When future Supreme Court Justice Amy Coney Barrett was nominated to a federal appeals court in 2017, Sen. Dianne Feinstein, D-Calif., at the time ranking member of the Senate Judiciary Committee, expressed concern over Barrett's religious affiliation as a pious Roman Catholic identified with her church's most conservative elements. "I think whatever a religion is, it has its own dogma," Feinstein said, addressing Barrett directly. "In your case, professor, when you read your speeches, the conclusion one draws is that the dogma lives loudly within you."
Feinstein was widely criticized for those remarks, which may not have been artfully phrased. Barrett was of course confirmed to that appellate court, and then confirmed — if just barely — to the Supreme Court three years later, solidifying a 6-3 conservative majority. She also became at least the sixth Catholic among the nine justices currently sitting on the court. Like Justices Brett Kavanaugh and Neil Gorsuch, former President Trump's previous nominees, Barrett is visibly someone who understands the law through a religious and specifically Christian lens. (Gorsuch's religious affiliation is not entirely clear: He was raised Catholic but has attended Episcopal churches for most of his adult life. But even without counting him, the court is disproportionately Catholic: Barrett, Kavanaugh, Sonia Sotomayor, Samuel Alito, Clarence Thomas and Chief Justice John Roberts.)
The three new justices of the Trump era have been accused of blatant disregard for the separation of church and state. But the fact that they arrived at such positions of power is perhaps less concerning than exactly how they did. As with so much in conservative politics, their ascension was facilitated by a byzantine web of right-wing dark money, operating with little to no accountability.
Meet Neil and Ann Corkery, a pair of veteran Republican operatives who have cultivated a robust network of conservative and Catholic-affiliated nonprofits, charities and funds notable for their near-total opacity. For more than a decade, the Corkerys have leveraged this network to prop up conservative judicial nominees, most of whom have been devout Catholics. Robert Maguire, research director at Citizens for Responsibility and Ethics in Washington (CREW), told Salon that "while most Americans wouldn't recognize their names," the Corkerys "have been the overseers of massive amounts of money that have gone into federal judicial races."
"They have the discipline to not talk," Maguire explained, acknowledging the dearth of reporting on the duo. "They don't have social media accounts. They don't give public speeches. They've done a really good job of limiting the amount of public information on them."
We do, however, know bits and pieces. It's likely that the Corkery empire started around 2008, when Ann Corkery, a partner at the Washington law firm Stein Mitchell Cipollone Beato & Missner, established the now defunct Wellspring Committee, a 501(c)(4) organization that took in tens of millions of dollars, if not hundreds, of millions, from undisclosed donors for upwards of a decade. Wellspring was founded with the help of Charles and David Koch, and raised its first $10 million seedling donation from attendees at a Koch donor seminar.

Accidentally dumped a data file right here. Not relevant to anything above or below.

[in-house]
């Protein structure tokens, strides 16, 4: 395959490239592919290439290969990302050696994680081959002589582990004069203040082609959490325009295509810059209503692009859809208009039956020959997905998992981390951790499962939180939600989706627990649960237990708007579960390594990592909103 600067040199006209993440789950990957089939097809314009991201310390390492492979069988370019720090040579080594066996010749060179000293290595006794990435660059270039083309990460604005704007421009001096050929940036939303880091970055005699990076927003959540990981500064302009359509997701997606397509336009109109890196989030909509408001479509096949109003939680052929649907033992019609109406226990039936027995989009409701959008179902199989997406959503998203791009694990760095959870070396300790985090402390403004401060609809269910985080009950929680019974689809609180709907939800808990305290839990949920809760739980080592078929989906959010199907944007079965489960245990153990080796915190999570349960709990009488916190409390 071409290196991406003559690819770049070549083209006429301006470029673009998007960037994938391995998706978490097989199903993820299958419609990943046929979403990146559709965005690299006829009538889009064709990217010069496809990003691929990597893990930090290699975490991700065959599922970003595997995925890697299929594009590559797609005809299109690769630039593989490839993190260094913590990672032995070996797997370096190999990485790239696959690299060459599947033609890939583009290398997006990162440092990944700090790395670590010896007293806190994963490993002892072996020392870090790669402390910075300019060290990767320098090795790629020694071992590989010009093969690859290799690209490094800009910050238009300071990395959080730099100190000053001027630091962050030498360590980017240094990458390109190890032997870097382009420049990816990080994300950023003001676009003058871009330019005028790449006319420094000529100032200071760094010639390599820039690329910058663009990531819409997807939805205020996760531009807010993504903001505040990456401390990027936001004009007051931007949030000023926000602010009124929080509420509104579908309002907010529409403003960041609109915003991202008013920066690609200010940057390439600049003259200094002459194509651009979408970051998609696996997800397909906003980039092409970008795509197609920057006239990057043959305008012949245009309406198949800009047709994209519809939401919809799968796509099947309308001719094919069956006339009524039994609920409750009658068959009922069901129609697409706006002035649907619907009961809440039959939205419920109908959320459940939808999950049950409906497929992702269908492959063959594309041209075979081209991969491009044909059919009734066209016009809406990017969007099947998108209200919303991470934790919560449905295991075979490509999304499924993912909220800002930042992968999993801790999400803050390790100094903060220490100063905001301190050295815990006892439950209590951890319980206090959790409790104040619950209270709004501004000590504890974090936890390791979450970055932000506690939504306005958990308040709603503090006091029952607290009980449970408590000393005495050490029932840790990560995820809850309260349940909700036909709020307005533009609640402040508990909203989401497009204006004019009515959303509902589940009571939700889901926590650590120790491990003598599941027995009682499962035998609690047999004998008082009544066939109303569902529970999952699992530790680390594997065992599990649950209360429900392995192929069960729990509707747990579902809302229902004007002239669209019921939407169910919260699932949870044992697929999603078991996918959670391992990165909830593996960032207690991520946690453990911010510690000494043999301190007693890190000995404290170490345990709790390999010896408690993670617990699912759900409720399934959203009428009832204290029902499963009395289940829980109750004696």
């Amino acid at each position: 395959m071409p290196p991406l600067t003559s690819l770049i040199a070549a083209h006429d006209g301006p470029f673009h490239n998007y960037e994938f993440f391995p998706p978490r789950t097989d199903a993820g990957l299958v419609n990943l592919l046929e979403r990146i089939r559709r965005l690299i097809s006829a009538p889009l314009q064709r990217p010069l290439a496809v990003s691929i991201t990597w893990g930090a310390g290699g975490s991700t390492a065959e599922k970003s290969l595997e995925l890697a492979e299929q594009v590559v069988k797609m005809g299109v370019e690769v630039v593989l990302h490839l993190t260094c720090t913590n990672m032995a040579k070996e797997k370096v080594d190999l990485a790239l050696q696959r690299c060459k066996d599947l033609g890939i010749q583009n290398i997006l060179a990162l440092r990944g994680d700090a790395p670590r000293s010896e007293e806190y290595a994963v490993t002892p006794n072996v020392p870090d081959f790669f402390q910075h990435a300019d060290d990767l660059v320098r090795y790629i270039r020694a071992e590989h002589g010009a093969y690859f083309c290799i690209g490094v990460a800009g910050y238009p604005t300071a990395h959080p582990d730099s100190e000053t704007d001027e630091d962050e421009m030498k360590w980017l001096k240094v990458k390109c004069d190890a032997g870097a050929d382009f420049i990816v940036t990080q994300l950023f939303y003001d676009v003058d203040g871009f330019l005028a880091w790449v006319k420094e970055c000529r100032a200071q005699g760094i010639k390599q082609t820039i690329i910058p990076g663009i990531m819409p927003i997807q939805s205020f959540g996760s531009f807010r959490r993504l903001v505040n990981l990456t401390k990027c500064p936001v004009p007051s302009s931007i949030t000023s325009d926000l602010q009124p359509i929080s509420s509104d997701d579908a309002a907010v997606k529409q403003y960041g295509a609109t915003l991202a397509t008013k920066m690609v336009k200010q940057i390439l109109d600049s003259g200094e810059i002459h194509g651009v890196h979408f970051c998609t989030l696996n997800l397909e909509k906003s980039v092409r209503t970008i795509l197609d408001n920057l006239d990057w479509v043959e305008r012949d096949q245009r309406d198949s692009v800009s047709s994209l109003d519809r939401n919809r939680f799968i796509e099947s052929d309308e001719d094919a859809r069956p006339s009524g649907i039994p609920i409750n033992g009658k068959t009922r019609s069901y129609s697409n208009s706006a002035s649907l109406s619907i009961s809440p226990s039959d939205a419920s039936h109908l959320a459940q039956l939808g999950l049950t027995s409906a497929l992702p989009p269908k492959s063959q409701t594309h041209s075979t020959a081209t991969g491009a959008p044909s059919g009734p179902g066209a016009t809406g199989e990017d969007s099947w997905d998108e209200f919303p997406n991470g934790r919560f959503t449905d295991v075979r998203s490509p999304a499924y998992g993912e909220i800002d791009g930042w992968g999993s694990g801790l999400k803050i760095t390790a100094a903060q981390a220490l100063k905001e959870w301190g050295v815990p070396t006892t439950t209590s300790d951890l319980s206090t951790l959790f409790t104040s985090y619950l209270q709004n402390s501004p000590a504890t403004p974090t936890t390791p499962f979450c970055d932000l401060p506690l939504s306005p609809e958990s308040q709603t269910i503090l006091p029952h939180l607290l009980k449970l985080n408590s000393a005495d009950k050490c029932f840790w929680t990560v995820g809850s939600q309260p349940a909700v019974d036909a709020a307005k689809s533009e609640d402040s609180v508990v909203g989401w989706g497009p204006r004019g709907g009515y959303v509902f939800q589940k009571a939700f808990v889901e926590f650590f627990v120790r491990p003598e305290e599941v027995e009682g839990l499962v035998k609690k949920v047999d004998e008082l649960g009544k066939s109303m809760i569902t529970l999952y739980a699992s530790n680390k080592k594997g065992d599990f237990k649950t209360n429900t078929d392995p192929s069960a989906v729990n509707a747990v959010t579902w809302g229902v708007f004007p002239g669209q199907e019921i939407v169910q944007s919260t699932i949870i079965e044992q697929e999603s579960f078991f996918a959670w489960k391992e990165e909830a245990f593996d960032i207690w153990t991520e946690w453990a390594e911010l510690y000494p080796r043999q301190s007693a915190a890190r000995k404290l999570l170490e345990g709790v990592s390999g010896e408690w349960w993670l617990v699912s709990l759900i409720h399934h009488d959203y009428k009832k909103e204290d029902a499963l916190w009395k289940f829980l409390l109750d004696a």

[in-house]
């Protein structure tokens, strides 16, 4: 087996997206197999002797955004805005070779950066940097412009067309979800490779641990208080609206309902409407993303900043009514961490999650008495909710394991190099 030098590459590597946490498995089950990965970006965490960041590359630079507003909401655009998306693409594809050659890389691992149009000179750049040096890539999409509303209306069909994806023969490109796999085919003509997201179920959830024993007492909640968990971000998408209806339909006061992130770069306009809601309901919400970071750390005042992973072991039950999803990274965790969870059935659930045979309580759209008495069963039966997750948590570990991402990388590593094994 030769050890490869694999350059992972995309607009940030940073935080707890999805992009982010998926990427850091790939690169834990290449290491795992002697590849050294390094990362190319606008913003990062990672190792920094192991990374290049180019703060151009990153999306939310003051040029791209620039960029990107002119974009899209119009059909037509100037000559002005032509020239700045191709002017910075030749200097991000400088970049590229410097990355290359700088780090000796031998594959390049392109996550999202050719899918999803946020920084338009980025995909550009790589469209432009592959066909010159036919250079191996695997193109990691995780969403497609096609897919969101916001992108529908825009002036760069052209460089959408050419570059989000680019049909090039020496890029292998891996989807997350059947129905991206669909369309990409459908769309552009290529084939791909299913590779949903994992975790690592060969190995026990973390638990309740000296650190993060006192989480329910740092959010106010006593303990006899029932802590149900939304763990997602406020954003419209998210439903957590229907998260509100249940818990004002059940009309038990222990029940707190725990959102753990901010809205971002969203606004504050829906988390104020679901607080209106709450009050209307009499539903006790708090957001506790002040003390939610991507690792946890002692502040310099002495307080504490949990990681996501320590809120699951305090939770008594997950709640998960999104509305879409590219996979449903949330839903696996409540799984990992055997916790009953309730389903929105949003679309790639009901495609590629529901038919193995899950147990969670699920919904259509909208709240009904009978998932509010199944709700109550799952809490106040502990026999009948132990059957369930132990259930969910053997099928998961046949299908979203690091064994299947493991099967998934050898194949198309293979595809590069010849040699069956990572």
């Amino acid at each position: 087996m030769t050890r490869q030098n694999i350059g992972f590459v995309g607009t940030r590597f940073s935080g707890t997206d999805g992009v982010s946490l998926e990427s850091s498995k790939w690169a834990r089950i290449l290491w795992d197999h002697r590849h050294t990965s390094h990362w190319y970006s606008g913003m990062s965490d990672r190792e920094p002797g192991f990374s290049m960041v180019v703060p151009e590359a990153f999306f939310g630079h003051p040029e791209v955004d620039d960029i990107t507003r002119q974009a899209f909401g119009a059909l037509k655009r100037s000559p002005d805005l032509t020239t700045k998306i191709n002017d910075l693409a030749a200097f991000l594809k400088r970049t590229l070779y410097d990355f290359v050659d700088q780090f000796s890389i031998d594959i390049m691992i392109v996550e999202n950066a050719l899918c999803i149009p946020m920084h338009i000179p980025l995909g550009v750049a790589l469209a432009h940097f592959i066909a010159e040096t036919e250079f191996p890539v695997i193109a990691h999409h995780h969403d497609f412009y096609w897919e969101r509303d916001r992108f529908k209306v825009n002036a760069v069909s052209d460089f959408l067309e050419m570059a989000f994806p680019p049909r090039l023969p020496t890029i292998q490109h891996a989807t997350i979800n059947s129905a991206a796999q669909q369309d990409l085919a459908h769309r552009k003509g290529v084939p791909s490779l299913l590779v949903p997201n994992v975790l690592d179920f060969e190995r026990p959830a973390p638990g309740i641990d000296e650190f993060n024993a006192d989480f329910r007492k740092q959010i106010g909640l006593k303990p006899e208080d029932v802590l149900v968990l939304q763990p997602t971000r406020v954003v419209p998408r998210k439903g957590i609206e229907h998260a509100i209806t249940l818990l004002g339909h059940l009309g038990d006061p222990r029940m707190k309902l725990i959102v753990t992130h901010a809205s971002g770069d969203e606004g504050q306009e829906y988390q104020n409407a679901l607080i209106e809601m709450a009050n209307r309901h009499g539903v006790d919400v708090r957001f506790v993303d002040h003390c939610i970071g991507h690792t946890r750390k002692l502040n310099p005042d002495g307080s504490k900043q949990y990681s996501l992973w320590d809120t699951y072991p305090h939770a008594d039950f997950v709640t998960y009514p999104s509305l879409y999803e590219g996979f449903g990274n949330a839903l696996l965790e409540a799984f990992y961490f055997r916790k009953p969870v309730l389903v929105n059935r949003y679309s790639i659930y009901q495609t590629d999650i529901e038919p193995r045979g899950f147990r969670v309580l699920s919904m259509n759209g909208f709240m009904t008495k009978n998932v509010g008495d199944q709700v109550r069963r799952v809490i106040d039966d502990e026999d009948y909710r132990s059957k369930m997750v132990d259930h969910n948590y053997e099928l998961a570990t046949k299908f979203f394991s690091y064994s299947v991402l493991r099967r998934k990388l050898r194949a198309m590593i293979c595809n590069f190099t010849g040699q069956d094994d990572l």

In a 2013 NPR interview, Wellspring's lawyer promoted the notion that the organization had an innocuous-sounding goal, of assisting "other like-minded organizations in promoting free market policies and principles." She maintained that Wellspring was a "social welfare organization" that shepherded donors' money into other social welfare groups, much like an investment fund.
Wellspring could pass itself off in those terms thanks to U.S. tax law, which a decade ago mandated that organizations of that type could devote no more than 49 percent of their expenditures to political activity. What distinguished "political activity" from "social welfare" was (and continues to be) an open question, however. This loophole potentially gave Wellspring free rein to donate unlimited amounts of money to other social welfare groups, even if those groups had explicit political goals.
The Corkerys' political influence, as Maguire pointed out, has a highly specific orientation rooted in religious faith. "When you look at the way money has flowed through the groups [Wellspring] is affiliated with," he explained, "you see a long history of supporting groups that fought against marriage equality and anti-abortion."
In 1990, the Corkerys gave an interview to the South Florida Sun Sentinel describing themselves as members of Opus Dei, an enigmatic and highly secretive society within the Catholic Church. According to a 2013 investigative report from the liberal group Catholics for Choice, members of Opus Dei "vehemently oppose legislation that allows divorce or civil marriages, as well as homosexuality and contraception." Critics have also alleged that the group has internally supported various authoritarian world leaders.
In 2008 alone, Wellspring gave the National Right to Life Committee and Susan B. Anthony List (also an anti-abortion advocacy organization) $542,000 and $753,000, respectively. It has also made donations to Americans for Prosperity, the American Action Network and Americans for Job Security, all of which have been big spenders on conservative political ads. AJS, for instance, spent some $8 million worth of ads opposing the re-election of Barack Obama in 2012, when the debate around marriage equality was at fever pitch. AFP spent $122 million on television ads in the same vein.
Other beneficiaries of Wellspring include People for United Privacy, a foundation that fights against calls for campaign finance disclosure; the Catholic Association Foundation, a nonprofit that promotes Catholic causes; and the Federalist Society, the well-known "constitutional conservative" group run by Leonard Leo, a fellow devout Catholic who reportedly belongs to the Knights of Malta, a secretive Catholic order dating to the Middle Ages that operates as a "quasi-independent sovereign nation."